Born in 1940 in Llanelli, Wales, Rudall was the son of a steelworker and the grandson of a renowned Welsh poet. Rudall likely would have followed in his father’s footsteps to become a laborer had he not won a scholarship to the elite Llandovery boarding school, where he fell in love with theatre.
Rudall earned his PhD in classical languages and literature at Cornell University and in 1966 he joined UChicago’s Department of Classics, teaching tragedy and ancient theater. An internationally known translator, his writing encompassed texts by Aeschylus, Sophocles and Euripides as well as works by Ibsen, Büchner, Schnitzler and Feydeau. In the past year, Rudall completed a translation of Aeschylus’ Prometheus Bound.
Rudall retired from teaching in 2006, but he continued to translate and write plays, launching a three-play Greek Cycle at Court Theatre. He also traveled the world with his daughter, Clare Rudall Lorring, and his three grandchildren.
Charles Newell, the Marilyn F. Vitale Artistic Director at Court Theatre, succeeded Rudall in 1994 and worked closely with him. “By entrusting me with Court Theatre, Nick gave me the extraordinary gift of my career as an artistic leader,” Newell said. “Court will forever be Nick’s legacy. I am honored to have been mentored by this transformative artist. He was and is my artistic father.”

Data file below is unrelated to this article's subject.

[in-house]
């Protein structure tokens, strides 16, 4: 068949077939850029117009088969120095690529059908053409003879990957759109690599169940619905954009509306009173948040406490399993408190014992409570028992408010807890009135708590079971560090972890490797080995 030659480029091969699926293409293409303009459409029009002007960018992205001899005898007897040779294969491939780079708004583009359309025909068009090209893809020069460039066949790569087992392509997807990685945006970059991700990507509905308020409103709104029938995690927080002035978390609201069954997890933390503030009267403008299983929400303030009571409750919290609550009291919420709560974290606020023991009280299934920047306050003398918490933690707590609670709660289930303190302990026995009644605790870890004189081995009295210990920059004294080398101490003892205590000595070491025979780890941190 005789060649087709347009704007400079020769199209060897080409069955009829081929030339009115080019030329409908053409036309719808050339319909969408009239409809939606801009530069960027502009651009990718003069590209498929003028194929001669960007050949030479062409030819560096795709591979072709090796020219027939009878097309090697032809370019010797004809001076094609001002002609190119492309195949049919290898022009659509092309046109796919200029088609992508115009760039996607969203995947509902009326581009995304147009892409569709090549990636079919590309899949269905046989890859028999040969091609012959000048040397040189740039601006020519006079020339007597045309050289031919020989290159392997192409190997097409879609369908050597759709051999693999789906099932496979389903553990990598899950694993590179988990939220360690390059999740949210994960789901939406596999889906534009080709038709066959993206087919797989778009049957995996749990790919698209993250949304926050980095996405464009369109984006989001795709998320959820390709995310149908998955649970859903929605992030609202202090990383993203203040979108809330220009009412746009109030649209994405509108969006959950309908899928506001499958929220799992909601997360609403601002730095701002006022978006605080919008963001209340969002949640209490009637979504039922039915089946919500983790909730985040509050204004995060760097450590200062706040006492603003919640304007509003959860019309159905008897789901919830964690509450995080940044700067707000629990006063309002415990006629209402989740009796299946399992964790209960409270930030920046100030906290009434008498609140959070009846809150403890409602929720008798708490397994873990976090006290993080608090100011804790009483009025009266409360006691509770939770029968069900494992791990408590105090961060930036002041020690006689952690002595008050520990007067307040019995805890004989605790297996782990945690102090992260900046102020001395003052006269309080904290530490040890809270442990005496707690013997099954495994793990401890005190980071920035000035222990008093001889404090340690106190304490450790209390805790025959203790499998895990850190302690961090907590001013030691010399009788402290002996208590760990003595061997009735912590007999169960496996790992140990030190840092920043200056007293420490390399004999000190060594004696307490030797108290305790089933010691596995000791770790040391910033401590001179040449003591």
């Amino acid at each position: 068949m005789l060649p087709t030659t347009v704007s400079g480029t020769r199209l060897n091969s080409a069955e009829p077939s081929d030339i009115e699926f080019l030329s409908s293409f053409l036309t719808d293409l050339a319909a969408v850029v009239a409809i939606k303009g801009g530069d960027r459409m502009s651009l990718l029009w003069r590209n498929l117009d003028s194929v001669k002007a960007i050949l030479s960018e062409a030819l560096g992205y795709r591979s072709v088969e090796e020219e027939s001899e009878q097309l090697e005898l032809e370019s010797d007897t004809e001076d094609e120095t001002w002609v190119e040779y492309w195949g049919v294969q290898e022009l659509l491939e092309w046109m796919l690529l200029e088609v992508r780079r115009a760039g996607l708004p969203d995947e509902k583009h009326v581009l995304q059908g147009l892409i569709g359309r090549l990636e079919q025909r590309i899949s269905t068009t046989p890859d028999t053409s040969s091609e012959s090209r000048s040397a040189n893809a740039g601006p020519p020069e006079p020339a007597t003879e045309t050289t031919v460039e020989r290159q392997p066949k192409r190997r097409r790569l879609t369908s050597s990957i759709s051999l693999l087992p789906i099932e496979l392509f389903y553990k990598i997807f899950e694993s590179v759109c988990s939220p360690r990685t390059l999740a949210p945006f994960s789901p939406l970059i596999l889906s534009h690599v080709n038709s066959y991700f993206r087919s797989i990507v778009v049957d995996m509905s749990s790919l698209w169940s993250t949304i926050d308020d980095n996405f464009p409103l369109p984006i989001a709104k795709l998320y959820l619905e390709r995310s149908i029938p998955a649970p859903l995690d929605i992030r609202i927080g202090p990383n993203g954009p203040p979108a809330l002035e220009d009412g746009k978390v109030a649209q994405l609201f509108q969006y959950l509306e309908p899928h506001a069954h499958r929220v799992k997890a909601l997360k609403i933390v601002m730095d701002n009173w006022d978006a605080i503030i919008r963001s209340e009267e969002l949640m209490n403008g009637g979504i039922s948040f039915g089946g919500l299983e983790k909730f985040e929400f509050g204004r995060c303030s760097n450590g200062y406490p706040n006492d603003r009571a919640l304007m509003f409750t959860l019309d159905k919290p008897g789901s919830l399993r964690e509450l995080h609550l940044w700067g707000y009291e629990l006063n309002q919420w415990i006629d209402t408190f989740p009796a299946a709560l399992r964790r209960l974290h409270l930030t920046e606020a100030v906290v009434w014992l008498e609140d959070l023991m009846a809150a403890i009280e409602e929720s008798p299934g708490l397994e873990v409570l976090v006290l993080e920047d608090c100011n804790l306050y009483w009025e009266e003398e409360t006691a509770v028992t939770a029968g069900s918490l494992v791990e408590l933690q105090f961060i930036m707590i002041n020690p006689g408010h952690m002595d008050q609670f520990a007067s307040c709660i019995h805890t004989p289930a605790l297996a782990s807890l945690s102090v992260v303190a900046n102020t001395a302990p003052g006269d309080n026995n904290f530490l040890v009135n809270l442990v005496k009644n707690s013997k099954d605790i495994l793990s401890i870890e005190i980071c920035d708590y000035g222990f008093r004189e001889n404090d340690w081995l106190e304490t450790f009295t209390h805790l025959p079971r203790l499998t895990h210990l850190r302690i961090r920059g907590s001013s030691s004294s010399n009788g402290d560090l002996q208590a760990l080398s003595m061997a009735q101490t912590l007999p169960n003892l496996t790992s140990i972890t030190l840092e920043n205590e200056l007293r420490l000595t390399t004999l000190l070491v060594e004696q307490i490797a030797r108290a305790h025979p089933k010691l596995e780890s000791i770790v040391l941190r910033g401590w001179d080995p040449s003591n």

In 2017, Rudall accompanied Court Theatre’s traveling production of his translation of Iphigenia at Aulis to the Getty Villa in Los Angeles. The same year, Court Theatre established the Nicholas Rudall Endowed Fund to support the continued production of classical texts and to ensure that Rudall’s artistic legacy would endure.
“On behalf of the entire Court Theatre Board of Trustees, I want to express my profound gratitude and admiration for the leadership of Founding Artistic Director Nicholas Rudall. He paved the way for a vital, prolific and thriving regional theatre,” said Timothy Bryant, Court Theatre board chairman.
On May 29, Rudall posted a final message to Facebook. “I have led an extraordinarily happy life doing the two professions I have loved most, teaching and translating classics and working in the professional theater. I thank you all for helping me enjoy this wonderful life. There are tears, of course, but I entered this last stage of my life at peace and with a kind of subdued joy. So thank you all.”